The gypsy moth, currently established in North America, is a European
native that was accidentally introduced into New England in the late
1800's during an attempt to rear an alternative silk producing insect.
Its current range extends from Maine to North Carolina and west
across Pennsylvania and into Virginia, West Virginia, Ohio, Michigan,
and Wisconsin. Spread occurs as a result of both natural flight of the
moth and the attachment and transport of egg masses on vehicles.
Gypsy moth is known to feed on over 300 trees and shrubs. Favored
hosts include oak, apple, alder, basswood, birch, poplar, sweet gum,
willow, and hawthorn. Less favored host species include hickory,
maple, cherry, cottonwood, elm, black gum, larch, sassafras, and
hornbeam. Some mortality even occurs in white pine. Many other
plants may be fed upon. The gypsy moth has one generation per year.
From June to mid-July, the female attaches buff-colored, velvety egg
masses to sheltered places on outdoor objects. These masses allow
the insect to overwinter and may contain up to 1,000 eggs. Masses are
also embedded with female abdominal hairs that may act as an allergen.
The eggs hatch in April or May. Young larvae chew small holes in
leaves, while older larvae consume entire leaves except for the larger
veins and midribs. The whole tree may be defoliated, resulting in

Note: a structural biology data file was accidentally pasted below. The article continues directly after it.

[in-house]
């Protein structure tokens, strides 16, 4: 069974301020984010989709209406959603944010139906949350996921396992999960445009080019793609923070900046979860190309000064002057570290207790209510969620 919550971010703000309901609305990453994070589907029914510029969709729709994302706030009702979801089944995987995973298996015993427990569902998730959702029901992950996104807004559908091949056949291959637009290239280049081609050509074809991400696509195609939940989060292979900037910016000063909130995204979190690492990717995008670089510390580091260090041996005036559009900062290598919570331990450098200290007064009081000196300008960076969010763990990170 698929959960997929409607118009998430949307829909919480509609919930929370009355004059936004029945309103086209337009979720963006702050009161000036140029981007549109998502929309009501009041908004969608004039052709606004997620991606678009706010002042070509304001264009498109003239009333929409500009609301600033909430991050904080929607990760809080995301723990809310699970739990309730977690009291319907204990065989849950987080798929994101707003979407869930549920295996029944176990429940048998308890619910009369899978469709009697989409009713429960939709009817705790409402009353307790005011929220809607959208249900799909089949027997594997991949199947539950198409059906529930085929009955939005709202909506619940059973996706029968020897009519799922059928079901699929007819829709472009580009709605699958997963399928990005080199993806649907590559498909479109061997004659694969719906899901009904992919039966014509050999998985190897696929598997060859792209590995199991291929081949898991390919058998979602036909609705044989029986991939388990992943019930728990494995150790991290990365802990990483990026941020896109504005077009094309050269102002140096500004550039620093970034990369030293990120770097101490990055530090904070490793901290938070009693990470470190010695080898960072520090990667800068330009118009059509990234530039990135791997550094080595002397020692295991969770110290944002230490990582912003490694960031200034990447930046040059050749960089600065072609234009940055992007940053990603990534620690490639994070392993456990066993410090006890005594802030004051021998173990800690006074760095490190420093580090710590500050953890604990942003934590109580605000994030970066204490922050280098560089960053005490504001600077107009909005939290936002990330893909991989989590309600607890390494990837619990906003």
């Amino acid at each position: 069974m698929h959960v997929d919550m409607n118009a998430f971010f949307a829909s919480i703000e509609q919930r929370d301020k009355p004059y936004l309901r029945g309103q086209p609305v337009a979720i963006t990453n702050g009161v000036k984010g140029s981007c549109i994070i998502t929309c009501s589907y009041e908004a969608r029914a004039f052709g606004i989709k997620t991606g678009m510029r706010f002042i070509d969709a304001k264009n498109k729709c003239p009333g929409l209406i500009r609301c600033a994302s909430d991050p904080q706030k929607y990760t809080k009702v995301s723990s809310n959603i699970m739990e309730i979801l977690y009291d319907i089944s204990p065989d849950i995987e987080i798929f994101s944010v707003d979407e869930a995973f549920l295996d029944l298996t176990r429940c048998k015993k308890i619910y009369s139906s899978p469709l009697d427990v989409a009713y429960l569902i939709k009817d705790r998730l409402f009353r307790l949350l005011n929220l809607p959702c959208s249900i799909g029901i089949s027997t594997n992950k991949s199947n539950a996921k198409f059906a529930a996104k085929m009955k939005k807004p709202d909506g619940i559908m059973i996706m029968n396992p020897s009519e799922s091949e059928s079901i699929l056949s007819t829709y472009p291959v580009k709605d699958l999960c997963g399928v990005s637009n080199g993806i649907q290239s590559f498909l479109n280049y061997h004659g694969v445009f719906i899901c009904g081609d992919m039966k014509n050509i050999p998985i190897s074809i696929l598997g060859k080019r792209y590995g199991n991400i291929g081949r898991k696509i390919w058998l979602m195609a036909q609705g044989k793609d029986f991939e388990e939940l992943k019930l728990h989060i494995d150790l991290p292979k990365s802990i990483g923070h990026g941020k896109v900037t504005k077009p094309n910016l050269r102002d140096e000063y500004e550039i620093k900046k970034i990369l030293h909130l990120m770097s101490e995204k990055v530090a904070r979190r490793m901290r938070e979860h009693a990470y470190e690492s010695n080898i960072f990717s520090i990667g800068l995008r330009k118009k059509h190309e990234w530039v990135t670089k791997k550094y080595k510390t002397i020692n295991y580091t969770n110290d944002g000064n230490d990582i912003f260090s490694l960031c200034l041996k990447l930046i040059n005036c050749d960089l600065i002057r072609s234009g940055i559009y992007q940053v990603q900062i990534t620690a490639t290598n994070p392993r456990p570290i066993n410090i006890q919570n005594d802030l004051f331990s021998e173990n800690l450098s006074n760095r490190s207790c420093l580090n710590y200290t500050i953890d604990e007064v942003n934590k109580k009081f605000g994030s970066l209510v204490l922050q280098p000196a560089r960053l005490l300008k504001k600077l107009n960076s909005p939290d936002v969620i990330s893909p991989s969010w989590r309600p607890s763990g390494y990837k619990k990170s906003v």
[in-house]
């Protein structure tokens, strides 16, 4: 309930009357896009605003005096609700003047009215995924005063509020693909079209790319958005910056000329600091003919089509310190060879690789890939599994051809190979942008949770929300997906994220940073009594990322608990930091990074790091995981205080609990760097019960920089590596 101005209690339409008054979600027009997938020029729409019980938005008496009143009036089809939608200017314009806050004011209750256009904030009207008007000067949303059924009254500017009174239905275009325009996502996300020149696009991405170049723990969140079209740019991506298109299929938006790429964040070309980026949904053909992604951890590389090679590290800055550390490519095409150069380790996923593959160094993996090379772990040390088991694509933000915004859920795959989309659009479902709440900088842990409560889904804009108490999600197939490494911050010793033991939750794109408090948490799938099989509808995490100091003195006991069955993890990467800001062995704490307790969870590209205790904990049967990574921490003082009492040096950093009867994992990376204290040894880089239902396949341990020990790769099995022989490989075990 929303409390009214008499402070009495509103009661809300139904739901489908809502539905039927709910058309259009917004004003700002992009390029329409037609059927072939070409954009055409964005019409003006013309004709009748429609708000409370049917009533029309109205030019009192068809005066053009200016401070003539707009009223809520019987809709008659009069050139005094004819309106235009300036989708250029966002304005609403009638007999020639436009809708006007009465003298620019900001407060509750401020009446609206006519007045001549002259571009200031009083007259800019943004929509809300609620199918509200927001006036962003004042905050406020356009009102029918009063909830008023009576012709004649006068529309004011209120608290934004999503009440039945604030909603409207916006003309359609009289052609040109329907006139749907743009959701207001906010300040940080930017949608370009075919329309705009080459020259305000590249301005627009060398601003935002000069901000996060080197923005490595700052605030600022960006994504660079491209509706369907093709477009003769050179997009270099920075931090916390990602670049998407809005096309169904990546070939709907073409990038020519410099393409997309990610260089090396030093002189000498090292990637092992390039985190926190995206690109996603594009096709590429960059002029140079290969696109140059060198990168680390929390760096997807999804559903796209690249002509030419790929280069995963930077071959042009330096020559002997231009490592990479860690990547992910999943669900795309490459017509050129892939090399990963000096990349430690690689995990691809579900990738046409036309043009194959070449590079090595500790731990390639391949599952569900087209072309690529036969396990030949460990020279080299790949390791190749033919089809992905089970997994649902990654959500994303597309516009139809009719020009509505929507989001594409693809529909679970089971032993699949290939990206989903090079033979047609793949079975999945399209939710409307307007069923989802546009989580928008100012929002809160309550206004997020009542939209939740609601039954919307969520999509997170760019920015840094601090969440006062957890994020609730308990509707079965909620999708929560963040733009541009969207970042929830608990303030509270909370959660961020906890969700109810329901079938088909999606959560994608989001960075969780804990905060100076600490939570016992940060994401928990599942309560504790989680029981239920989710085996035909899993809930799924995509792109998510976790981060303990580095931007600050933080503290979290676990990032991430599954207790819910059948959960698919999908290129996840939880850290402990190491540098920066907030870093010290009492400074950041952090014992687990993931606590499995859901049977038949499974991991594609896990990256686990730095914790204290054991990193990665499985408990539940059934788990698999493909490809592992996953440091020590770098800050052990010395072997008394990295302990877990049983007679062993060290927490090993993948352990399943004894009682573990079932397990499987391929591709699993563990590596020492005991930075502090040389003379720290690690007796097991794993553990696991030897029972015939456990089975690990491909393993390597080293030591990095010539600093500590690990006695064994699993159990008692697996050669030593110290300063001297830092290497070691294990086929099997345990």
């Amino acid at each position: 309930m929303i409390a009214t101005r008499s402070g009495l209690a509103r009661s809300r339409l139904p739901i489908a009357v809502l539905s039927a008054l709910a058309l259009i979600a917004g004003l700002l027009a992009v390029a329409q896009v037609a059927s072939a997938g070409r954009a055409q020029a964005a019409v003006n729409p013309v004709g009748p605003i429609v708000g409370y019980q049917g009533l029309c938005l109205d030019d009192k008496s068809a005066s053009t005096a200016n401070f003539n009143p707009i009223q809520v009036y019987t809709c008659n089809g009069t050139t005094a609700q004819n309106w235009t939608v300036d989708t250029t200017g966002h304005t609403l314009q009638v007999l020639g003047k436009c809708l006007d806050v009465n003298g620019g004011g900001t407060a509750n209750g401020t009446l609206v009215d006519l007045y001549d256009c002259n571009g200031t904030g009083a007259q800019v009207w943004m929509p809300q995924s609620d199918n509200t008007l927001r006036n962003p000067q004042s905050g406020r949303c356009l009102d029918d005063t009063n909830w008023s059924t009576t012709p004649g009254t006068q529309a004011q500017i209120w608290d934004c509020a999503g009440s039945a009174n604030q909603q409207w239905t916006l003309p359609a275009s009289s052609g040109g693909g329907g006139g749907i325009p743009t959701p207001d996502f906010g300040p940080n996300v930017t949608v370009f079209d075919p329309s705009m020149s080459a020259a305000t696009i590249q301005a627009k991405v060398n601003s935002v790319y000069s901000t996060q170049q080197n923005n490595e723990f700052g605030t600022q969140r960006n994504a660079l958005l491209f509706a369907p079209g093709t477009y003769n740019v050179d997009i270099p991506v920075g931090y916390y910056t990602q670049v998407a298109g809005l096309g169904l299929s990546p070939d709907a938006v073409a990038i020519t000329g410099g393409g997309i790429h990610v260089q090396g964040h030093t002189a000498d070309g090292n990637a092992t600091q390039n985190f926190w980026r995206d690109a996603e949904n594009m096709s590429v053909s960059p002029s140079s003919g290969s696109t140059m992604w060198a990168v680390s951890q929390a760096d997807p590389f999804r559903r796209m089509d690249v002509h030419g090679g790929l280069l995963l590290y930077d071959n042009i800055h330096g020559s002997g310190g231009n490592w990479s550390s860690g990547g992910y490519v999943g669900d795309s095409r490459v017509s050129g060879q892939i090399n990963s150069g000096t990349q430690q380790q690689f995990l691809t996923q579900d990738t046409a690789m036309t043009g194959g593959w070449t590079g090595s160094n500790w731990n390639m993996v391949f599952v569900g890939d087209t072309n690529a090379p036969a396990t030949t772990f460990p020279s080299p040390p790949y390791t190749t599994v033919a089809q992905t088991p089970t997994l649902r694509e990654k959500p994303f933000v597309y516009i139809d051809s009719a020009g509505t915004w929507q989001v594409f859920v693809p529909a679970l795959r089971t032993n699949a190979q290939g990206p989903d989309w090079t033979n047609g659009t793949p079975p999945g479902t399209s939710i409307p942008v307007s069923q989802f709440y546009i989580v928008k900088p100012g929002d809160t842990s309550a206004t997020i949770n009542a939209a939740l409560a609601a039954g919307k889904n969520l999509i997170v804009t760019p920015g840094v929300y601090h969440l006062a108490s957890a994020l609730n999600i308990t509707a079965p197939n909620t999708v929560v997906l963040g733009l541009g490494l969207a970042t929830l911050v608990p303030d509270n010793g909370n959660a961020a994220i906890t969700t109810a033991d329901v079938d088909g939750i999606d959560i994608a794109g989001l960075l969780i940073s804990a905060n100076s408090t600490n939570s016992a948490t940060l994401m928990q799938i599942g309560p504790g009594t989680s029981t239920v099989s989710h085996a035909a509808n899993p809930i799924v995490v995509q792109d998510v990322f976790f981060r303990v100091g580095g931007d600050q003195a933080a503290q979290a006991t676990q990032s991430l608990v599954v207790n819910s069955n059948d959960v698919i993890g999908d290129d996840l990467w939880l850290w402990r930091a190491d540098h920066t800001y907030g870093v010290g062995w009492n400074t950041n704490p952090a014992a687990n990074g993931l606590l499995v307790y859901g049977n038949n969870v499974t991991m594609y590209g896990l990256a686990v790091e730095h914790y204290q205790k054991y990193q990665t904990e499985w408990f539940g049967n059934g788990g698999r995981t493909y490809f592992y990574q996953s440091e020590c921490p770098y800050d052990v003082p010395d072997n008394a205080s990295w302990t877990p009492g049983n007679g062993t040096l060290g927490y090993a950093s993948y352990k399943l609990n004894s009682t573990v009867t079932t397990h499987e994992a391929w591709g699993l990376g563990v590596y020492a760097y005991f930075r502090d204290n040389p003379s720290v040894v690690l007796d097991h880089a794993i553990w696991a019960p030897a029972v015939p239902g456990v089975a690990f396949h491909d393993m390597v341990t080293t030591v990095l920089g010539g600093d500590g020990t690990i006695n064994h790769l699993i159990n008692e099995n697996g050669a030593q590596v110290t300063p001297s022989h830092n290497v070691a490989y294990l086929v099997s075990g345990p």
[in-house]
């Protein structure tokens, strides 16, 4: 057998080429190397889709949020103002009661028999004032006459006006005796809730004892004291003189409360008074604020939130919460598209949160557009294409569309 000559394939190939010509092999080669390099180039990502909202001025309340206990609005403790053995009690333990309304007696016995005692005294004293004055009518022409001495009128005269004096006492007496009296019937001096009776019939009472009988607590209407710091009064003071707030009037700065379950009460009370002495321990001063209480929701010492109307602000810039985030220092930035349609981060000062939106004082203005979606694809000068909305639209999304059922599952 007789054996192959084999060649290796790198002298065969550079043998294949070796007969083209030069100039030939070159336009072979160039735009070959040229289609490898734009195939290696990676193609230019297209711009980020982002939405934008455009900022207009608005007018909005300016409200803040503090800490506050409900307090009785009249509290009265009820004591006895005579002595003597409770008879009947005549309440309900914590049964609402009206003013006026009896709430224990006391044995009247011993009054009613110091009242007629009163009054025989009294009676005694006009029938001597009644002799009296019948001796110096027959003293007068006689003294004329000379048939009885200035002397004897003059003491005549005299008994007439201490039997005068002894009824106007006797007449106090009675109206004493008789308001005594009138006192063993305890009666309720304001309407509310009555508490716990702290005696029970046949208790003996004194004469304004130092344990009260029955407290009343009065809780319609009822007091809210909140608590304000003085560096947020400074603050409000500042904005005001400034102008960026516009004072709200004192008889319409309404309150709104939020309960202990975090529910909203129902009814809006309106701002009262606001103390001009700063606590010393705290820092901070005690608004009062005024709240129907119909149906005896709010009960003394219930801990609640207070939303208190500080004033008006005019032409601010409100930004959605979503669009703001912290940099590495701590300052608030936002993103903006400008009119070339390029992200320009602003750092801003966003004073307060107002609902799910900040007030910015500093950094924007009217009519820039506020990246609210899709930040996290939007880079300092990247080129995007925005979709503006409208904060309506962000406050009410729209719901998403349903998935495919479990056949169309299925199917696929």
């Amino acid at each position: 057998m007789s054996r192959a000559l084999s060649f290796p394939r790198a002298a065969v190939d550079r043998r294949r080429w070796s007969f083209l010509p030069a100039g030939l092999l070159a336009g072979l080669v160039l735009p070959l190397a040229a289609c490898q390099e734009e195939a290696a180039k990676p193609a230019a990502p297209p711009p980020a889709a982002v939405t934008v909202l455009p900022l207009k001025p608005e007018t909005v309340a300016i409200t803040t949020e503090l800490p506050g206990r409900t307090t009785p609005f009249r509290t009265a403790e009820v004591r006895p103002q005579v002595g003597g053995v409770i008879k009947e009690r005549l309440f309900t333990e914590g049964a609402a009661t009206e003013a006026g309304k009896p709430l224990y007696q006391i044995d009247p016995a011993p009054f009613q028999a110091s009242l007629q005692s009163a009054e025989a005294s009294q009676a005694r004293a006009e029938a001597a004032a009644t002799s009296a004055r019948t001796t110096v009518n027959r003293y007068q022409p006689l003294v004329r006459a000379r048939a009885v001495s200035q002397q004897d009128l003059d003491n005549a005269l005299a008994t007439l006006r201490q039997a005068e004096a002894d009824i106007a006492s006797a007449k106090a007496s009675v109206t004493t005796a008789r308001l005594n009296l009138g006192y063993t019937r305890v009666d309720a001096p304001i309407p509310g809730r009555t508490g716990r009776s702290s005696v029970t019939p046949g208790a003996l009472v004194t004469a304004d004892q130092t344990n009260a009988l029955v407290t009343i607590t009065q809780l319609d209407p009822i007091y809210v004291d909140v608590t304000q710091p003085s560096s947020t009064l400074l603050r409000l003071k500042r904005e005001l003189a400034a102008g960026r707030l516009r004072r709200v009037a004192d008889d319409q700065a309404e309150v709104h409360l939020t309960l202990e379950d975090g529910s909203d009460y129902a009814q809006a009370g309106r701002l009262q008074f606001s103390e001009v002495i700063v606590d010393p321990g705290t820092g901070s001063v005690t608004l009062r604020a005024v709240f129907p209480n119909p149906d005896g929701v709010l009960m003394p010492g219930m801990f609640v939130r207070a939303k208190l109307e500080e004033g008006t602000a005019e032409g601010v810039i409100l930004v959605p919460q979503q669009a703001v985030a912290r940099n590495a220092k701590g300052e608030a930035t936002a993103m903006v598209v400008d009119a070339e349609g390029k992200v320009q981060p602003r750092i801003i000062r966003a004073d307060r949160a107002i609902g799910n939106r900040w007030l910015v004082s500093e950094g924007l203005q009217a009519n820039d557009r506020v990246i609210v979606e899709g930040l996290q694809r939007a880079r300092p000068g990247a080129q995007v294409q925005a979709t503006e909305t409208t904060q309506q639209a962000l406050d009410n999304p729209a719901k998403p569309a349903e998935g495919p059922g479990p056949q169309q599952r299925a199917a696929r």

reduced growth and loss of vigor, as well as reduced aesthetic,
recreational, and wildlife values. If total defoliation is experienced
over several years, mortality may result. The older caterpillars are 1 1/2 – 2 1/2 inches long and are easy to identify by the tufts of hair on
each segment and the pattern of blue and red dots on their backs. The
gypsy moth pupates in dark brown pupal cases located in sheltered
locations. Male gypsy moths have a 1 1/2 inch wingspread with light
tan to brown wings marked with wavy, dark bands across the forewing.
Females are white, larger than males with a wingspread of 2 1/2
inches, and flightless. There is also an Asian strain of the gypsy moth
(AGM) that was identified in 1991. AGM has a much broader host
range and the females are active fliers due to their larger wingspan.
These factors would allow AGM to spread much faster than the
European strain and be even more damaging.